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Re: Give us More Meyerbeer

Post by lennygoran » Sun Apr 30, 2017 7:49 pm

John F wrote:
Sun Apr 30, 2017 11:47 am
There's a long article in today's NY Times about Meyerbeer, focusing on the DOB cycle and a new CD of Meyerbeer arias by Diana Damrau.

https://www.nytimes.com/2017/04/28/arts ... sance.html
This is the same article I began the thread with--why repeat it? I don't accept that Buchanan being a bad president is analogous to Meyerbeer being a wonderful opera composer. Regards, Len

lennygoran
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Re: Give us More Meyerbeer

Post by lennygoran » Mon May 01, 2017 6:40 am

jserraglio wrote:
Sun Apr 30, 2017 8:39 am
Judge by production stills for Les Hugs?
Now I found a review of their Vasco da Gama-this is just the kind of updating and gimmickry I don't go for-any chance you can find a slide show of this one? Regards, Len


Review: Meyerbeer’s ‘Vasco Da Gama’ at Deutsche Oper Berlin

By GEORGE LOOMIS OCT. 21, 2015


BERLIN — Can the massive grand operas of Giacomo Meyerbeer speak to a modern audience? That the question has been posed for so many years while the operas themselves have been neglected may suggest a negative answer. Yet how can we write off a composer who stood at the pinnacle of the opera world for more than three decades of the 19th century, when some of the most enduring works of the modern repertoire were created?

Perhaps the Deutsche Oper Berlin, which has made a commitment to Meyerbeer no other house has approached, will give us an answer. This month it unveiled a new production of “L’Africaine” billed as “Vasco da Gama,” which, according to Jürgen Schläger, who prepared a new critical edition of the score, was the title favored by Meyerbeer and his librettist, Eugène Scribe. Two more of Meyerbeer’s French grand operas are planned here.

A passion for the spectacular was in Meyerbeer’s blood. Even his early Italian operas have big embarkation scenes and grand processions. Paris, where visual spectacle was embedded in the opera tradition, offered him ideal conditions. Born in Berlin to a wealthy banking family, Meyerbeer allowed his operas long gestation periods, and the longer the wait, the more the public craved them. As Berlioz put it, Meyerbeer “was not only lucky to have talent,” he also had “a talent for being lucky.”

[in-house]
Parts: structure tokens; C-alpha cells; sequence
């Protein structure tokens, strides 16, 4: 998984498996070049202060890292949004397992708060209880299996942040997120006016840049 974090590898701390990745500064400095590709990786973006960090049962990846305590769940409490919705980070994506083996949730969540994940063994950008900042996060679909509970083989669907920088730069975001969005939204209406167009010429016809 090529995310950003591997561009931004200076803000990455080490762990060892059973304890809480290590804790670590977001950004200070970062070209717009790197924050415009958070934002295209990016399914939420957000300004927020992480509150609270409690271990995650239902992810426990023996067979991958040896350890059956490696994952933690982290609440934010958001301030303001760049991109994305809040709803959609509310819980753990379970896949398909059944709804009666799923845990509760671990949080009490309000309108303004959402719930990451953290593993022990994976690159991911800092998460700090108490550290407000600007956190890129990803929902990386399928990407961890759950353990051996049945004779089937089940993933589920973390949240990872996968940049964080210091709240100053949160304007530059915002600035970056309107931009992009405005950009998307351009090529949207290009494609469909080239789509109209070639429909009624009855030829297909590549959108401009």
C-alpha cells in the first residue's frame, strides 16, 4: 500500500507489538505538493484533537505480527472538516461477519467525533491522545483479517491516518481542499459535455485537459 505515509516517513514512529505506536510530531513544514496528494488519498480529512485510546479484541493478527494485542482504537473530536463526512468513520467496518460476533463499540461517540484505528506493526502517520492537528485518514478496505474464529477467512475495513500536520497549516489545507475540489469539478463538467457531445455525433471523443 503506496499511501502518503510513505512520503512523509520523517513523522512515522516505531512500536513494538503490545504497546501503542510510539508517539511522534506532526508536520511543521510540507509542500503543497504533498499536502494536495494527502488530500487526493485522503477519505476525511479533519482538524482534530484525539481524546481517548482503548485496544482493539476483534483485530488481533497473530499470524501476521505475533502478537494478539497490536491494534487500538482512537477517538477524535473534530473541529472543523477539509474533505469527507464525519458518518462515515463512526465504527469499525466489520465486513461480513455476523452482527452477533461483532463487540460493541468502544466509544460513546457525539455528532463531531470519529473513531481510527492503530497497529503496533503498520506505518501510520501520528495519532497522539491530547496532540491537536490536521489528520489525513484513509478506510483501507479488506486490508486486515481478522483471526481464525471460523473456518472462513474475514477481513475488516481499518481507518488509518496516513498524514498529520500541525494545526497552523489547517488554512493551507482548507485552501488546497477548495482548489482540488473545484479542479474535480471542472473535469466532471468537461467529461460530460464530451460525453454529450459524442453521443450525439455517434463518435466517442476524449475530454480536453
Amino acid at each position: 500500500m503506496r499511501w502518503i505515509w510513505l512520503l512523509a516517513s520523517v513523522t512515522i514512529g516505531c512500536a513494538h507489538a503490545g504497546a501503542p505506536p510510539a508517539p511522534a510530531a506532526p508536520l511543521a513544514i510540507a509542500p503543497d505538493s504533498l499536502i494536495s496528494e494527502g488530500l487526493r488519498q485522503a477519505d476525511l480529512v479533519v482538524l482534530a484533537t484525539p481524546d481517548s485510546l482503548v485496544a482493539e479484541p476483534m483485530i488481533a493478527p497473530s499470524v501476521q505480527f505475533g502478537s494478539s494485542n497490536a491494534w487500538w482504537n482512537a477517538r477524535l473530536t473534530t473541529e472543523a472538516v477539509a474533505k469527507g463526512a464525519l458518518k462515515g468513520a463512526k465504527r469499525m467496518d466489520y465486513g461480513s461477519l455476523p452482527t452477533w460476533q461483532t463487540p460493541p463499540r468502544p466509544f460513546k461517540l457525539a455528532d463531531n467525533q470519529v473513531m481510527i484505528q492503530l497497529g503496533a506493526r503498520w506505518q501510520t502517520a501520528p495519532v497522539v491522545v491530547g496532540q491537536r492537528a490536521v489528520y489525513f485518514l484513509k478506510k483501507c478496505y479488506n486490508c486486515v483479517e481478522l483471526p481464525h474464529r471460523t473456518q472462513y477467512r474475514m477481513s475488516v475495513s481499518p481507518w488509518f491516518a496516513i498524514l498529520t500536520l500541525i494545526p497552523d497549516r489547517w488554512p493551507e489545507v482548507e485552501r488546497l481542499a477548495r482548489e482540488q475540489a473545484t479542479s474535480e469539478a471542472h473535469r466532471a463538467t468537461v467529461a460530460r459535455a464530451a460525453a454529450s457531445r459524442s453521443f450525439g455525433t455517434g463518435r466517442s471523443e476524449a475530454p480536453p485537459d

His luck survived him, but since the 1930s his operas have seen only sporadic revivals, typically with ruinous cuts. The Deutsche Oper has put an end to that. Although judicious cuts, including the ballet, have been made, the running time for “Vasco da Gama” approaches five hours.

As you might guess, the opera deals with the Portuguese explorer’s voyages of discovery and embraces the kind of cultural clashes that French grand operas thrive on. Here, Europe is set against the East Indies. Dashing figure that he is, Vasco has a lover in each camp — Inès, his Portuguese sweetheart, and Sélika, an Indian princess — and has difficulty choosing between them. Ultimately Inès wins out, while Sélika chooses suicide by breathing the toxic fumes of the manchineel tree.

The production by Vera Nemirova treats the story lucidly but does not resist injecting some unwanted contemporary touches, especially regarding religious fanaticism. Sélika is forced to participate in a Christian ceremony wearing clerical garb, and later, in a gratuitous episode, Nélusko, a treacherous compatriot of Sélika, rapes a nun.


Jens Kilian’s décor, which relies heavily on decorative sails and a circular map showing the areas of Vasco’s travels, is more tasteful than extravagant, but the opera’s main scenic coup — the wreck engineered by Nélusko of a Portuguese ship on a reef — is disappointingly done. At Nélusko’s command, Indians come on board and subdue passengers and crew, but the ship suffers no visible damage. Moments later the Indians mow down the Portuguese with machine guns, a departure from the libretto, which has the killings take place later and off stage.

A more serious problem stems from Meyerbeer’s death in 1864, a year before the opera’s premiere, which prevented him from applying finishing touches. Changes during rehearsal were routine at the Paris Opera and you can bet that Meyerbeer would have made some.

And the Deutsche Opera’s “Vasco da Gama” seems to move at a slower pace than other Meyerbeer operas. The conductor, Enrique Mazzola, though alert to subtleties of detail, could have given the score more rhythmic backbone. Still, the work evoked a rare form of operatic grandeur. And the music — often beautiful, rarely formulaic, occasionally exotic and consistently apt dramatically — spoke with a distinctive voice. The audience clearly took to it.


Like other tenor leads in Meyerbeer, Vasco is slightly crazed. Obsessed with achieving immortality, he extols the dazzling beauty of the new-found land around him in his famous aria “O paradis,” even as his countrymen have just been slaughtered. Heading a strong cast, Roberto Alagna sings Vasco stirringly and invests him with swagger. Sophie Koch’s plush mezzo-soprano thrives on the challenges of Sélika’s music, and Nino Machaidze sings Inès with iridescent tones. Markus Brück brings a firm baritone and ample menace to Nélusko.